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An analysis of rf sputtering power and argon gas pressure affecting on i ti o films characteristics

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International peer-reviewed academic journals call for papers, http://www.iiste.org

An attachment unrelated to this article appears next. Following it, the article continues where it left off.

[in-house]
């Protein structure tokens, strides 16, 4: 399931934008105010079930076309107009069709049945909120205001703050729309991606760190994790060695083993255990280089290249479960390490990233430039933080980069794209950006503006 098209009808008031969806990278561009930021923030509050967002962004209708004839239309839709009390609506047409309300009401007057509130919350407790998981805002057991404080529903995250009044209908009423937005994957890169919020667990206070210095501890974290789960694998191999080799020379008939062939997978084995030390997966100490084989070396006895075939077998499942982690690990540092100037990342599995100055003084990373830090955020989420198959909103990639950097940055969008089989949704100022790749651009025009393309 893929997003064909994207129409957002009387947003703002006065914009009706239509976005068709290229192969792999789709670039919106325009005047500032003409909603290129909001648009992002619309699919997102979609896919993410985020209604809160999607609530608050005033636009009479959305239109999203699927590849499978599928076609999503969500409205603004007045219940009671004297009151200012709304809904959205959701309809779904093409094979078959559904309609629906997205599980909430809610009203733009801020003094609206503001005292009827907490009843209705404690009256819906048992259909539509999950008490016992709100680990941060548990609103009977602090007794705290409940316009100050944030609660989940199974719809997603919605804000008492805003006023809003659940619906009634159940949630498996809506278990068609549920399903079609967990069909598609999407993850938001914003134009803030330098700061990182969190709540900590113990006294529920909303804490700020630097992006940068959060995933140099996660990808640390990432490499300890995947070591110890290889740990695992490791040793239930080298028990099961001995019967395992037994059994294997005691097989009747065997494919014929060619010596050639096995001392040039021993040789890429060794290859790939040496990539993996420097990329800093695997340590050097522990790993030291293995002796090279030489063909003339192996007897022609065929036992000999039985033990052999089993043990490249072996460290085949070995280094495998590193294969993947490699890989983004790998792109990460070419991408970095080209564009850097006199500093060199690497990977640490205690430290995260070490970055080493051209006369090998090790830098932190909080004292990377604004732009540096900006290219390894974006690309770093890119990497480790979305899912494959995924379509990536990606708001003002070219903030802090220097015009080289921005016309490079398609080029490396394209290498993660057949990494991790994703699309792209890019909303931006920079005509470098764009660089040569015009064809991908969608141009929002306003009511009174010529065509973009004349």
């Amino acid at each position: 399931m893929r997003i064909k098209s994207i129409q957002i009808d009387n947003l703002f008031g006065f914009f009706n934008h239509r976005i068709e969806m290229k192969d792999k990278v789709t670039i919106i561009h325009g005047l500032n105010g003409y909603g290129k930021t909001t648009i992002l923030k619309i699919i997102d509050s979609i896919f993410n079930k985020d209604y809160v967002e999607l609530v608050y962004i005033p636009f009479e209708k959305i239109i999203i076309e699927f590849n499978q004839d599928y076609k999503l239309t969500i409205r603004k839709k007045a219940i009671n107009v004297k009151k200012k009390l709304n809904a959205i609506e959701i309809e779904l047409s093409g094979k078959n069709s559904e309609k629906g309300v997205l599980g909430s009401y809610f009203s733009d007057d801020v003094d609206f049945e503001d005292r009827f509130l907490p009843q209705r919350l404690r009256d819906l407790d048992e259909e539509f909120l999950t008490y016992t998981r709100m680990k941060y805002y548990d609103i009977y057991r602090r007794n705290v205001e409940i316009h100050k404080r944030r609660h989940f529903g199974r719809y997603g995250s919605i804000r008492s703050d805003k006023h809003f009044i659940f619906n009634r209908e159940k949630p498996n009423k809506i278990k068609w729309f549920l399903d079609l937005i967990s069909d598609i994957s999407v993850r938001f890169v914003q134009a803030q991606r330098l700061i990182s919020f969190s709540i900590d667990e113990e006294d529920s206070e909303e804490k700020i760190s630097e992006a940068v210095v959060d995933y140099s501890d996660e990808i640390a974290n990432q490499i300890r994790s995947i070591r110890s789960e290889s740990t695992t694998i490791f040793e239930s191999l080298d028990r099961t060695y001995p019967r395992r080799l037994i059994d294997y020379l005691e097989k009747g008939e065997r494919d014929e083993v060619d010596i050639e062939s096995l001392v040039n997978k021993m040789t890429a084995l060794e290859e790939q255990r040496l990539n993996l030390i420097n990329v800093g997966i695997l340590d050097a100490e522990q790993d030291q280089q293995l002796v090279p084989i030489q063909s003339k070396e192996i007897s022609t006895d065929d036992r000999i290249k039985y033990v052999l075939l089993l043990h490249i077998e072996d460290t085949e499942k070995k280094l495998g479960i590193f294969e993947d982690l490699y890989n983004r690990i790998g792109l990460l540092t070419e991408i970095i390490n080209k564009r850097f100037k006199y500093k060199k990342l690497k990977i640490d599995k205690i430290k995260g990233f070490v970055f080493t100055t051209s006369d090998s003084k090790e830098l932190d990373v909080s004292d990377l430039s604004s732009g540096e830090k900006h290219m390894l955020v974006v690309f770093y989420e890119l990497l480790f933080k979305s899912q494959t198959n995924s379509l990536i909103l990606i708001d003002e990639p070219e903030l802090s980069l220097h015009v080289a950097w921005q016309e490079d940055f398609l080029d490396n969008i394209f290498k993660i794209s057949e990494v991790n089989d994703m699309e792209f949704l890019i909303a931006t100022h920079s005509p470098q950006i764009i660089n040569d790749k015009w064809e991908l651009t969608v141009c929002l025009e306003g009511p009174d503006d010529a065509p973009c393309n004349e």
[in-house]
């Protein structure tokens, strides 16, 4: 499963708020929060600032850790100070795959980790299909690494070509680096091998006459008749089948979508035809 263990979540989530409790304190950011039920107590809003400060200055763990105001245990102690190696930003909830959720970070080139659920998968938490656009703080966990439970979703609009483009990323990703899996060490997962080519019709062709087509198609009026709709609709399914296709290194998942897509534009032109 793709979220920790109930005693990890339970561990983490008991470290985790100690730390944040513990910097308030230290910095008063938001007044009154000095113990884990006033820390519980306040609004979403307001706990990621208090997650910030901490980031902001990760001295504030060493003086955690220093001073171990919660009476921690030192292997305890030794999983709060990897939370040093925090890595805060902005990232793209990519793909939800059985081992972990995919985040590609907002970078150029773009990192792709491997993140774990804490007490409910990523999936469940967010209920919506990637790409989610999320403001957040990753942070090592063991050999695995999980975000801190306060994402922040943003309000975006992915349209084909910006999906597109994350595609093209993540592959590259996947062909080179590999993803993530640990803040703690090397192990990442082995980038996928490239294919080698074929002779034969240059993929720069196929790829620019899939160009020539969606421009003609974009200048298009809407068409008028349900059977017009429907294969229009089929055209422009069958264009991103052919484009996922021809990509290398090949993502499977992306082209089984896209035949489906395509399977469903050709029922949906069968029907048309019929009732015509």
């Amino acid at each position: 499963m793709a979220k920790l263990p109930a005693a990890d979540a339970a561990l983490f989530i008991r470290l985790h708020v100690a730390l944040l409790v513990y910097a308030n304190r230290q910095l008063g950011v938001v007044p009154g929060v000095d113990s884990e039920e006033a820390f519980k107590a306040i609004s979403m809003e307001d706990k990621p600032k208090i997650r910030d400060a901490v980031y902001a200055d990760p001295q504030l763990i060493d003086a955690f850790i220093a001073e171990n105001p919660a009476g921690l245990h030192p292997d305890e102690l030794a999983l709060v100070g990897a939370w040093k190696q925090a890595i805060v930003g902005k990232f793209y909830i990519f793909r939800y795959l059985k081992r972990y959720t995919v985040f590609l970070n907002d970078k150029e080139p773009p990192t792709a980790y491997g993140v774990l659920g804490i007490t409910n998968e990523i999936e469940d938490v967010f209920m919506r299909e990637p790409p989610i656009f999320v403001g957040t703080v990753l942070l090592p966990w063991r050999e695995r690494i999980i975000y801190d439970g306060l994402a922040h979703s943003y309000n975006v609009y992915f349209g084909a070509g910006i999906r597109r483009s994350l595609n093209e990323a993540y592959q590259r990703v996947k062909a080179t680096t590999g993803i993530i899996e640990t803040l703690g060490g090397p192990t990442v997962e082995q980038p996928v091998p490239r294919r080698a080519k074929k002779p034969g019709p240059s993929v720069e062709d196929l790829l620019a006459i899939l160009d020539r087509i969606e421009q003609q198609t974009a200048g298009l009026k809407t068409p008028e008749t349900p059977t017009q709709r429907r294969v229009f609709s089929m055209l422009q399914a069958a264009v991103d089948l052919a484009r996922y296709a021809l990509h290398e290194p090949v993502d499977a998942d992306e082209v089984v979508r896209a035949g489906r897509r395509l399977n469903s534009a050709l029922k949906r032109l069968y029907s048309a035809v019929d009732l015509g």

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  • 1. Journal of Energy Technologies and Policy www.iiste.org ISSN 2224-3232 (Paper) ISSN 2225-0573 (Online) Vol.3, No.11, 2013 – Special Issue for International Conference on Energy, Environment and Sustainable Economy (EESE 2013) An Analysis of RF Sputtering Power and Argon Gas Pressure Affecting on ITiO Films Characteristics T. Chaikeeree1*, P. Nuchuay1, N. Thungsuk1, N. Kasayapanand1, A. Chaoumead2, N. Mungkung3* 1 School of Energy, Environment and Materials, King Mongkut’s University of Technology Thonburi, Bangmod, Thungkru, Thailand 2 Department of Electrical Engineering, Rajamangala University of Technology Lanna Phitsanulok, Thailand 3 Department of Electrical Technology Education Faculty of Industrial Education and Technology, King Mongkut’s University of Technology Thonburi, Bangmod, Thungkru, Thailand * Email address of corresponding author: narong_kmutt@hotmail.com, z_tanapott@live.com Abstract Titanium-doped indium oxide (ITiO) is widely used as a contact for photovoltaics as a high-performance transparent conducting oxide. The titanium-doped indium oxide (ITiO) films were deposited on corning glass substrates using RF magnetron sputtering method. In this research, we verified the effect of RF sputtering power and argon gas pressure on the structural and electrical properties of the films using a 2.5 wt% TiO2 -doped In2O3 target. The deposition rate was in the range of 0 to 35 nm/min under 2.5 to 12.5 mTorr of gas pressure and 100 to 250 W of RF power. As a result of the lowest volume resistivity of 4.9×10-4 Ω-cm and the average optical transmittance of 75% were obtained for the ITiO film, using 200 W RF power and 10 mTorr Ar gas pressure. This volume resistivity is low enough for being transparent conducting layer in various electro-optical devices. Keywords RF sputtering, Argon gas pressure, Transparent conducting oxide, Titanium-doped indium oxide, TiO2, In2O3 1. Introduction Interesting of material science for semiconducting transparent thin films is increasing every day and it is one of the most fields applied for industry. Such materials are highly conducting and exhibit high transparency in the visible region of the electromagnetic spectrum. According to their unique characters, transparent conducting oxides (TCOs) are finding wide range of applications in research and industry. They are essential part of technologies that require large area electrical contact and optical access in the visible portion of the light spectrum. The important TCO semiconductors are impurity-doped ZnO, In2O3, SnO2 and CdO, as well as the ternary compounds Zn2SnO4, ZnSnO3, Zn2In2O5, Zn3In2O6, In2SnO4, CdSnO3, and multi-component oxides consisting of combinations of ZnO, In2O3 and SnO2. Sn doped In2O3 (ITO) and F doped SnO2 TCO thin films are the preferable materials for most present applications. Current work is an attempt to understand the photovoltaic behaviour of as grown and surface modified metal oxide thin films. Indium tin oxide (ITO) and titanium oxide (TiO2) are chosen for the study. These two metal oxides are grown by an industrially viable technique RF magnetron sputtering. The electric and optical properties along with photovoltaic properties of these thin films have been investigated. The other interesting metal oxide thin film undertaken in the present study is titanium oxide (TiO2). It is a bio compatible, wide band gap semiconductor having high dielectric constant, high refractive index, low optical absorption coefficient and high chemical stability. It may be noted that the contrasting nature of electrical conductivity: high conductivity of ITO and high resistivity of TiO2 are chosen for the photovoltaic study. The photovoltaic study gives information on the photo-generation of electron hole pairs and their transport onto the interface and subsequent charge transfer in these metal oxides. In this study, we hope to develop a quality of TCO with low resistivity and high optical transmittance, ITiO thin films are deposited on glass substrates by RF magnetron sputtering, which has many advantages, such as high density and low-temperature plasma production at low gas pressures, using a 2.5 wt% TiO2-doped In2O3 target. The influences of RF sputtering power and Ar gas pressure on the structural and electrical properties were mainly studied 240 EESE-2013 is organised by International Society for Commerce, Industry & Engineering.